Leading With Your Strengths

by Kylie Soderstrom

Estimated reading time: 2 minutes, 46 seconds

What if you knew exactly what your strengths are and was able to leverage them every day? What if your colleagues, family and friends knew how to use those strengths to enhance your relationship and achieve goals?

Many people make the mistake of focusing on their shortcomings or weaknesses, when our priority should always be to leverage our strengths. People who use their strengths every day are six times more likely to be engaged on the job, and teams that focus on their strengths are 12.5% more productive, according to Gallup Strengths Center. Innate talents and personality traits are meant to be used daily within relationships, work and hobbies. The issue is that most people don’t know what their strengths are or which opportunities to pursue that will emphasize those talents.

I recently took the Clifton StrenghtsFinder assessment, which is known as the “science of strengths.” This tool is meant to discover your top five strengths, learn how your dominant talents help you excel and begin your journey to better performance and higher engagement. The assessment presents 177 statements that consist of a pair of potential self-descriptors, such as “I read instructions carefully” and “I like to jump right into things.” You are asked to determine which descriptor best describes you and rank how accurately it describes you on a scale. You are only given 20 seconds for each response, which forces you to go with your gut instinct and avoid overthinking the decision.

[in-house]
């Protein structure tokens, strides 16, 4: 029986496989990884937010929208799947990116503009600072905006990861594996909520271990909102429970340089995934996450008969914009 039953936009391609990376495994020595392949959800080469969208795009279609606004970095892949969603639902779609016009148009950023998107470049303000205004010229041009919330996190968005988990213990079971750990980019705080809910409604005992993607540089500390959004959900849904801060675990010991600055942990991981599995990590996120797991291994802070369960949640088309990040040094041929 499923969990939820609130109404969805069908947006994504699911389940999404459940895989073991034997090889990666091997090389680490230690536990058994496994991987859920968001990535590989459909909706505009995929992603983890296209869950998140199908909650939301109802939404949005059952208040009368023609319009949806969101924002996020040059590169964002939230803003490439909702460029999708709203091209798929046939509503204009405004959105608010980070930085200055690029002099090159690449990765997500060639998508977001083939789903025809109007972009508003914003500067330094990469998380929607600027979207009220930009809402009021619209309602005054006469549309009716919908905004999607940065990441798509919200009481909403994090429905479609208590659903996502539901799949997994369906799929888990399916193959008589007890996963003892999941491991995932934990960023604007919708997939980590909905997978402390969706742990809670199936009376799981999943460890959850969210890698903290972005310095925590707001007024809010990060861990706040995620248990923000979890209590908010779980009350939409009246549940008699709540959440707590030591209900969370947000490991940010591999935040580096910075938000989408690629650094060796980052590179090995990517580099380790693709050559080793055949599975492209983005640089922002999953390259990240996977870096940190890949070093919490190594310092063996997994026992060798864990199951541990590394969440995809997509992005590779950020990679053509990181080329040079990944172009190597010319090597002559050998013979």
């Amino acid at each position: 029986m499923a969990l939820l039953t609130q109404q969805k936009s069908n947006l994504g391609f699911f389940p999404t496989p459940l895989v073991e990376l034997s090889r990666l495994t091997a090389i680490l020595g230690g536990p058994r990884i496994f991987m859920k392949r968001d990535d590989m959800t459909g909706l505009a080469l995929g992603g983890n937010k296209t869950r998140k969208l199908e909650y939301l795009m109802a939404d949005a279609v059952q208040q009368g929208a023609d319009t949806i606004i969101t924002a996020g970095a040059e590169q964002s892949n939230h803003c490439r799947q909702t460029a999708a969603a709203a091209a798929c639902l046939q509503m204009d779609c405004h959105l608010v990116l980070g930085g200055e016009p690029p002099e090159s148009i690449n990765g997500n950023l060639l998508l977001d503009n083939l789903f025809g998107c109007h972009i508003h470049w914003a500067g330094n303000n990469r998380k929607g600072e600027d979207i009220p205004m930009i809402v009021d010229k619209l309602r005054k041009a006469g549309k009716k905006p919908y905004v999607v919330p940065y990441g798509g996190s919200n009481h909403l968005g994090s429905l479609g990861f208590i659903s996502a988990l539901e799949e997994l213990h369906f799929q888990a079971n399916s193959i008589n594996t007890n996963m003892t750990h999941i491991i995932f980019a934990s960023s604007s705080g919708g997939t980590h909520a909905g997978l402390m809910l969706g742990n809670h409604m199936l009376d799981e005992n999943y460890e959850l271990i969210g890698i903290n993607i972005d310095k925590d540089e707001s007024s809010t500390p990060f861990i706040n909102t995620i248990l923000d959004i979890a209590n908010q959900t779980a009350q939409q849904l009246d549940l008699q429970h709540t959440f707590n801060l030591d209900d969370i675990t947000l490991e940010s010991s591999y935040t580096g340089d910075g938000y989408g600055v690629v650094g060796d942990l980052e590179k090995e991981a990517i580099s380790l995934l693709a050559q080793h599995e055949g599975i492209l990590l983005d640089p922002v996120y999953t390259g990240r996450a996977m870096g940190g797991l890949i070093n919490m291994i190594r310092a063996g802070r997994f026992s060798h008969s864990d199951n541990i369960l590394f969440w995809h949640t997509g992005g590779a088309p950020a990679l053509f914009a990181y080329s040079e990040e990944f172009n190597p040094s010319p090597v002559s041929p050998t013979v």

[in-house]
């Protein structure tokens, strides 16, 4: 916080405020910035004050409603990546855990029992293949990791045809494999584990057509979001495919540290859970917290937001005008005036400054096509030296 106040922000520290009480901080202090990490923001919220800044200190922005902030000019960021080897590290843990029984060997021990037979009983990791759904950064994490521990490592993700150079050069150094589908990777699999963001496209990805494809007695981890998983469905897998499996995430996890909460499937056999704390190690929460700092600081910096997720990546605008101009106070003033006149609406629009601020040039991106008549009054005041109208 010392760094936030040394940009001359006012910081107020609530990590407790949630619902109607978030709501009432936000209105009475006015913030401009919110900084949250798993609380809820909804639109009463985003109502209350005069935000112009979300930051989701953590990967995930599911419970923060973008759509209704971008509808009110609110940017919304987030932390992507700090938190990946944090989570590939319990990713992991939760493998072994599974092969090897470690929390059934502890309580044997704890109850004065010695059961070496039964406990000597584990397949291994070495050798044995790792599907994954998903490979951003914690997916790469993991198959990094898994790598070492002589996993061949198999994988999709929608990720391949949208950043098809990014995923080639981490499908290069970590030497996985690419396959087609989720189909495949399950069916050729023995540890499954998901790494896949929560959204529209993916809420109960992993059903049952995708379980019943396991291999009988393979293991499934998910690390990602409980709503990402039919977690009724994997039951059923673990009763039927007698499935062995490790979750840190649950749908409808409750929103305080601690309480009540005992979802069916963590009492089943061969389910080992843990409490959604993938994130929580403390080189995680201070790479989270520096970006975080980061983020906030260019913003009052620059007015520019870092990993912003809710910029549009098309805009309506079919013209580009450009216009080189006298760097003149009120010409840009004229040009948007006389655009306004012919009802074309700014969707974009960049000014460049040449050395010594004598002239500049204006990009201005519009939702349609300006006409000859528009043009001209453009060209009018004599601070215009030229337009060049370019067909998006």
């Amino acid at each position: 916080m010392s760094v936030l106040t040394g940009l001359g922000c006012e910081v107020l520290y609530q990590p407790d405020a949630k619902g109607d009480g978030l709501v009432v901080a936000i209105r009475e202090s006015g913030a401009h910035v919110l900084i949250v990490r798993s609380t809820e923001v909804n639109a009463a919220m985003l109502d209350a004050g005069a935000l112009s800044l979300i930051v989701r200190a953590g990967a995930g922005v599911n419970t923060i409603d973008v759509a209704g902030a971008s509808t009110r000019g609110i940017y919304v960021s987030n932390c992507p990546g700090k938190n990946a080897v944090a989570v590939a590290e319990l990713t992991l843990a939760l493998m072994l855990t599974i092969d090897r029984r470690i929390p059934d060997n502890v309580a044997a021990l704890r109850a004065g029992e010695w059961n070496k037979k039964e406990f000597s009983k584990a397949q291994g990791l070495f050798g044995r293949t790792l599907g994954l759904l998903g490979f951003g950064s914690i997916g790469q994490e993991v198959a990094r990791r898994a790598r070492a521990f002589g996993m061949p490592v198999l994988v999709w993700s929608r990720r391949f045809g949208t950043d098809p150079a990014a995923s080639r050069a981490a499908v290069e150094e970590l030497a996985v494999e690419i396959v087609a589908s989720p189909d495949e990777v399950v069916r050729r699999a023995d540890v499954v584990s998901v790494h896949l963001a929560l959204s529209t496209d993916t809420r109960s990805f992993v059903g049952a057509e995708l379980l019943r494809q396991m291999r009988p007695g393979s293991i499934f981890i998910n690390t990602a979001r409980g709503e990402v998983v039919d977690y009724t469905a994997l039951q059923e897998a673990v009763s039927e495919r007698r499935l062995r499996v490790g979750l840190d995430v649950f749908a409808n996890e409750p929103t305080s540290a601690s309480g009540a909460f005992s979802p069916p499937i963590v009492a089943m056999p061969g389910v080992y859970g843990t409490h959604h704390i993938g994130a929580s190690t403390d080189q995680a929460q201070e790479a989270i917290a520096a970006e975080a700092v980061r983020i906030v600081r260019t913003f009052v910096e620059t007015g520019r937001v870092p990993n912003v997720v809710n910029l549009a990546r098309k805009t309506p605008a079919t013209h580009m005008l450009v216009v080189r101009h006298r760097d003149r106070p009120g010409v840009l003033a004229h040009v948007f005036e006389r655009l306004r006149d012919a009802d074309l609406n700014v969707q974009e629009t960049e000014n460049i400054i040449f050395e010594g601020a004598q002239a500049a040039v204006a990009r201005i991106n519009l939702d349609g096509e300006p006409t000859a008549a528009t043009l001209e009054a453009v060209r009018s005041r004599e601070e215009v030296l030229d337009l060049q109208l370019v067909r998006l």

Immediately following the assessment, you are given your top five strengths, the shared theme description for each and a personalized strengths insight. The personalized strengths insight is incredibly interesting, because it completely customizes that strength to best fit you.

For example, my top strength is “Woo,” which means “winning others over.” The shared theme description is as follows:

People who are especially talented in the Woo theme love the challenge of meeting new people and winning them over. They derive satisfaction from breaking the ice and making a connection with another person.

However, my personalized strength insight for Woo begins as follows:

By nature, you might be candid with others about your challenges, happy moments, and sad events. To some degree, you give freely of your time, energy, and expertise. Perhaps your open nature and willingness to share distinguishes you from others. This partially explains why some people may be attracted to you. Chances are good that you have a facility — that is, an ease and readiness — for speaking. Under very few circumstances do you struggle to find just the right word to express a thought or feeling.

The personalized strength insights are detailed descriptions of your signature talents and are compiled based on each response throughout the assessment. These are meant to give you an in-depth perspective into what makes you unique. This type of insight should be leveraged throughout your work environment and applied on a daily basis.

Companies should use assessments like this when considering where to invest one’s time, energy and attention. Studies show that the best place to start is in an area of strength, which increases productivity, optimism and overall happiness. It’s important to shift focus to strengths and set yourself up for success, in both work and non-work environments. 

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